Saturday, 25 June 2011

1st Sunday after Trinity: Resonance and Chaos

Romans 6:12-23
Therefore, do not let sin exercise dominion in your mortal bodies, to make you obey their passions. No longer present your members to sin as instruments of wickedness, but present yourselves to God as those who have been brought from death to life, and present your members to God as instruments of righteousness. For sin will have no dominion over you, since you are not under law but under grace.

What then? Should we sin because we are not under law but under grace? By no means! Do you not know that if you present yourselves to anyone as obedient slaves, you are slaves of the one whom you obey, either of sin, which leads to death, or of obedience, which leads to righteousness? But thanks be to God that you, having once been slaves of sin, have become obedient from the heart to the form of teaching to which you were entrusted, and that you, having been set free from sin, have become slaves of righteousness. I am speaking in human terms because of your natural limitations. For just as you once presented your members as slaves to impurity and to greater and greater iniquity, so now present your members as slaves to righteousness for sanctification.

When you were slaves of sin, you were free in regard to righteousness. So what advantage did you then get from the things of which you now are ashamed? The end of those things is death. But now that you have been freed from sin and enslaved to God, the advantage you get is sanctification. The end is eternal life. For the wages of sin is death, but the free gift of God is eternal life in Christ Jesus our Lord.

Matthew 10:40-42
Jesus said, ‘Whoever welcomes you welcomes me, and whoever welcomes me welcomes the one who sent me. Whoever welcomes a prophet in the name of a prophet will receive a prophet’s reward; and whoever welcomes a righteous person in the name of a righteous person will receive the reward of the righteous; and whoever gives even a cup of cold water to one of these little ones in the name of a disciple—truly I tell you, none of these will lose their reward.’

“No longer present your members to sin as instruments of wickedness, but present yourselves to God as those who have been brought from death to life, and present your members to God as instruments of righteousness.”

I bought my first drum kit when I was sixteen. It had been on loan to a friend of mine who’d let me play it and decided he didn’t want it and was at least third hand. It cost me the princely price of £45. I still don’t know if that was a good deal, but I was happy, even if my headache prone father was perhaps a little less so. Now £45 back in 1982 was a reasonable amount of money, but not huge, and I soon began to realise some of the problems with my purchase.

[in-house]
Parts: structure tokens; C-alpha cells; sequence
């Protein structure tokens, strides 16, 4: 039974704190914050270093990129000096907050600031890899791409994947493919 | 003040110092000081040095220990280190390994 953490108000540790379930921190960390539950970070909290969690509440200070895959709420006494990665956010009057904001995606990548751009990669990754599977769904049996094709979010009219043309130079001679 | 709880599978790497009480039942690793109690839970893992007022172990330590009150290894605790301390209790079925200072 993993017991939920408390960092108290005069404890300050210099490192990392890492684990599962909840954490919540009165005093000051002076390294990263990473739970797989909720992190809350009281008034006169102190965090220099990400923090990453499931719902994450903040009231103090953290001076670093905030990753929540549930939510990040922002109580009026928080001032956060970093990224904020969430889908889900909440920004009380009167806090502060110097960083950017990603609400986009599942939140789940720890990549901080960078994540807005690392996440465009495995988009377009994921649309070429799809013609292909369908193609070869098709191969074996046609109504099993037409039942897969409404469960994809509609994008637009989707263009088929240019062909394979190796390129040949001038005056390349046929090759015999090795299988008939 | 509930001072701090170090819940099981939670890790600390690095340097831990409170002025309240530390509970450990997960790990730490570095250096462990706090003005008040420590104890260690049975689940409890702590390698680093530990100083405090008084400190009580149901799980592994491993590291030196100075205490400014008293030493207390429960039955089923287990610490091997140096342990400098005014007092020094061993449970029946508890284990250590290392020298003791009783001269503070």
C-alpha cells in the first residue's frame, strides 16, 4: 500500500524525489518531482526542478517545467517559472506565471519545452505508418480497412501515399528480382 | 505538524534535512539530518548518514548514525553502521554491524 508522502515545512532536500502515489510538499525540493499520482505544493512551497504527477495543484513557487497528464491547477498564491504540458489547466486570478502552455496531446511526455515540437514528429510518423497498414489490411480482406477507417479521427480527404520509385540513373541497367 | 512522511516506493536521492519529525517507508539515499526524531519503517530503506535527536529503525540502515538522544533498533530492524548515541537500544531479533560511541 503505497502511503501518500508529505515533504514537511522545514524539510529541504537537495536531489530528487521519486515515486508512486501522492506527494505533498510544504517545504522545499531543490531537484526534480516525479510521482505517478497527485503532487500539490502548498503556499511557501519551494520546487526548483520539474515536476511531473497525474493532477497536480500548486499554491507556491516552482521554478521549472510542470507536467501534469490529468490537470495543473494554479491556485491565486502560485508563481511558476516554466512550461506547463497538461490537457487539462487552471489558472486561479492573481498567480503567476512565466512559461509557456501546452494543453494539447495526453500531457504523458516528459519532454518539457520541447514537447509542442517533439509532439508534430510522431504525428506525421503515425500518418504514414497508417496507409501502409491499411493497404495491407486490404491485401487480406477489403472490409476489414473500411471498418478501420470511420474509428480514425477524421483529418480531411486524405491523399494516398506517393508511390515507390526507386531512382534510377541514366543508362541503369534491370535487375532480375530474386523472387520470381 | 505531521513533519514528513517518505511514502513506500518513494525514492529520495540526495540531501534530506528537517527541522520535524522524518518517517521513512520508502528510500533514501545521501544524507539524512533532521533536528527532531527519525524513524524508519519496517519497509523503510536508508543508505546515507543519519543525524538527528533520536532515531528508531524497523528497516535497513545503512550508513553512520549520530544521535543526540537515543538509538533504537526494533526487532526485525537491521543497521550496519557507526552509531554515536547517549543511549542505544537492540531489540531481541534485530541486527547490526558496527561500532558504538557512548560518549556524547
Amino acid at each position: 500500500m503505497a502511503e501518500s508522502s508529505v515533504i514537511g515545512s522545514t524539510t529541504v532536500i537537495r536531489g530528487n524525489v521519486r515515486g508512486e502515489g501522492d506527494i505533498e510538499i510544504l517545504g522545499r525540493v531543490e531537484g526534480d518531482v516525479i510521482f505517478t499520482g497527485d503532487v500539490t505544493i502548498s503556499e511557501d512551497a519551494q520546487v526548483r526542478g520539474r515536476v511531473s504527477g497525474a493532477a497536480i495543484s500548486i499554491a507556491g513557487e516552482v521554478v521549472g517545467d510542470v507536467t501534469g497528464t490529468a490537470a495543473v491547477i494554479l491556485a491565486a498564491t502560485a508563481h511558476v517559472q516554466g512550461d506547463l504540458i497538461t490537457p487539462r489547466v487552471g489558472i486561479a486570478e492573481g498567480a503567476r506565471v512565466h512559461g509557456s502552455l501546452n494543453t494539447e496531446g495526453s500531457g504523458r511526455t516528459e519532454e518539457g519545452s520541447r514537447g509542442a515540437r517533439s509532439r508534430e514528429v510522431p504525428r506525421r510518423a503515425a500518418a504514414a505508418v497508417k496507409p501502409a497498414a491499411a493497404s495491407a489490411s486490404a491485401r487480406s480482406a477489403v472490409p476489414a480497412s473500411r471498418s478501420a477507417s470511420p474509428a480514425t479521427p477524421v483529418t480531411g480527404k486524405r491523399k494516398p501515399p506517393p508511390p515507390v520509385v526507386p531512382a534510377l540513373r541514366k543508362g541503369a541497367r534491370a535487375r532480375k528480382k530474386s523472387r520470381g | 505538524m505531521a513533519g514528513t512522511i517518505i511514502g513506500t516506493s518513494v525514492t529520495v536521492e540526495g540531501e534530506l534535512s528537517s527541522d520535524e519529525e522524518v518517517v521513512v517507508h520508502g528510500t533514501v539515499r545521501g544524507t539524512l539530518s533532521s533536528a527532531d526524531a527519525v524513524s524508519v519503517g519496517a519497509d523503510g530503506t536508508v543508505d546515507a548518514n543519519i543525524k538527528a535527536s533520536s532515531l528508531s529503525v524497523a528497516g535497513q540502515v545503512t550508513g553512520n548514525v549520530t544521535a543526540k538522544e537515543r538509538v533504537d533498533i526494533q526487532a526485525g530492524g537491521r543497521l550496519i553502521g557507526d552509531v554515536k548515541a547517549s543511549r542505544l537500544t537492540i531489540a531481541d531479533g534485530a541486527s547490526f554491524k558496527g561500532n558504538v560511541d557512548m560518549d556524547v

You see this really was a very cheap drum kit, and the place where it most showed was on the snare drum which was barely controllable. By that I mean that it buzzed a great deal. If I hit any other drum in the kit, the snare drum buzzed, or rather the snare, which is a grid of metal wires on the bottom skin of the drum, would rattle.

And of course, if I played the drums with other musicians, which is after all the whole point, then it seemed that whatever tone was played by whatever instrument, the snare would buzz. Why? Well let me give you a short lesson in physics. The snare buzz was down to something called resonance.

If you have two strings from a guitar, and they’re both, say E strings, if you pluck one of them then the vibrations it sets up in the air will make the other E string vibrate in sympathetic resonance. So long as the string is tuned to the same note, plucking one will make the other vibrate. But if you have a D string next to and E string, and you pluck the D string, the E string will more or less ignore it. It’s the wrong frequency.

But my snare drum wasn’t like that. Whatever frequency instrument you played, that rotten old snare would vibrate sympathetically along with it producing this really annoying buzz that got in the way of the music we were trying to produce. Everything we played was tarnished by that background ‘Bzz Bzz’ rattle. The question is, why?

The answer is quite simple actually. As I said a moment ago, the snare I had was really a very cheap one. It was made of wood and if you took the top skin off you could see that the plies of wood that make up the shell were beginning to separate. In other words, rather than being a fine musical instrument that was tuned to one note, my snare vibrated across most of the musical frequencies.

The result of that was that it resonated with absolutely everything. Play it an E and it could find an E somewhere in its chaotic construction and would vibrate along in sympathy. Play it a D and it would have one of those too, or an F, or a G. It was a cheap instrument and because it vibrated with everything it buzzed the whole time and ruined the music.

Now you may be wondering why I’m telling you this. It’s all to do with the nature of sin. St. Paul tells us not to offer our selves to wickedness and here, in my old drum, is an example of what happens if we do. Sin is very easy. It’s like being an old untuned drum. Whatever temptation comes along we vibrate in sympathy to it. A bit of gossip? Bzzzzt! A pretty girl walks past? Bzzzt! Not making time to pray because you’re in a rush and didn’t get up early enough? Bzzzt!